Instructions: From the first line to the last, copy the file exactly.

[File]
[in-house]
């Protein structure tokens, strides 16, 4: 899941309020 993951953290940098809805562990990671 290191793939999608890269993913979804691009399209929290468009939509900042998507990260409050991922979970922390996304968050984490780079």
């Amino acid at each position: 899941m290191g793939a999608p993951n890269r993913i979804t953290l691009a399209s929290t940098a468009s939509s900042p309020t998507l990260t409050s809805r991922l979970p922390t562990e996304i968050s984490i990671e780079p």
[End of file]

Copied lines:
[in-house]
């Protein structure tokens, strides 16, 4: 899941309020 993951953290940098809805562990990671 290191793939999608890269993913979804691009399209929290468009939509900042998507990260409050991922979970922390996304968050984490780079």
């Amino acid at each position: 899941m290191g793939a999608p993951n890269r993913i979804t953290l691009a399209s929290t940098a468009s939509s900042p309020t998507l990260t409050s809805r991922l979970p922390t562990e996304i968050s984490i990671e780079p």